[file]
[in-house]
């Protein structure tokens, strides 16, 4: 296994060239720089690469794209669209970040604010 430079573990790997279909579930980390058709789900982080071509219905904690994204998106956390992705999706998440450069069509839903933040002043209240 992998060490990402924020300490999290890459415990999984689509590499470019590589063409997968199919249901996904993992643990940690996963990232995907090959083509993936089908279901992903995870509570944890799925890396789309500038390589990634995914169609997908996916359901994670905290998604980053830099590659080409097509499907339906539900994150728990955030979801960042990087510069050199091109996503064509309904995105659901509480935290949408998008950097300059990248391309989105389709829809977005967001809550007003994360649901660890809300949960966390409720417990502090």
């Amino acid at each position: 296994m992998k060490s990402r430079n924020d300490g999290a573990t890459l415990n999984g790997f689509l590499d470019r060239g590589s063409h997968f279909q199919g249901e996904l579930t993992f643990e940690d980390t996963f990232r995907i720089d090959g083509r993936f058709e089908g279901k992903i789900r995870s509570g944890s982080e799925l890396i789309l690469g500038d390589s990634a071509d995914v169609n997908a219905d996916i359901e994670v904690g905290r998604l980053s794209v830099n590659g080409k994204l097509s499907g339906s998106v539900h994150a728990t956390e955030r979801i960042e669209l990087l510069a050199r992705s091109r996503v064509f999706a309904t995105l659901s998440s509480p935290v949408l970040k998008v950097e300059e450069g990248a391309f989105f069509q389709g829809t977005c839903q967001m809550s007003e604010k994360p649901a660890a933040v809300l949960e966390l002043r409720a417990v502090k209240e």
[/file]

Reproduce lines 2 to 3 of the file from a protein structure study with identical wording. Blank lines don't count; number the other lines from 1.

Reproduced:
């Protein structure tokens, strides 16, 4: 296994060239720089690469794209669209970040604010 430079573990790997279909579930980390058709789900982080071509219905904690994204998106956390992705999706998440450069069509839903933040002043209240 992998060490990402924020300490999290890459415990999984689509590499470019590589063409997968199919249901996904993992643990940690996963990232995907090959083509993936089908279901992903995870509570944890799925890396789309500038390589990634995914169609997908996916359901994670905290998604980053830099590659080409097509499907339906539900994150728990955030979801960042990087510069050199091109996503064509309904995105659901509480935290949408998008950097300059990248391309989105389709829809977005967001809550007003994360649901660890809300949960966390409720417990502090």
């Amino acid at each position: 296994m992998k060490s990402r430079n924020d300490g999290a573990t890459l415990n999984g790997f689509l590499d470019r060239g590589s063409h997968f279909q199919g249901e996904l579930t993992f643990e940690d980390t996963f990232r995907i720089d090959g083509r993936f058709e089908g279901k992903i789900r995870s509570g944890s982080e799925l890396i789309l690469g500038d390589s990634a071509d995914v169609n997908a219905d996916i359901e994670v904690g905290r998604l980053s794209v830099n590659g080409k994204l097509s499907g339906s998106v539900h994150a728990t956390e955030r979801i960042e669209l990087l510069a050199r992705s091109r996503v064509f999706a309904t995105l659901s998440s509480p935290v949408l970040k998008v950097e300059e450069g990248a391309f989105f069509q389709g829809t977005c839903q967001m809550s007003e604010k994360p649901a660890a933040v809300l949960e966390l002043r409720a417990v502090k209240e």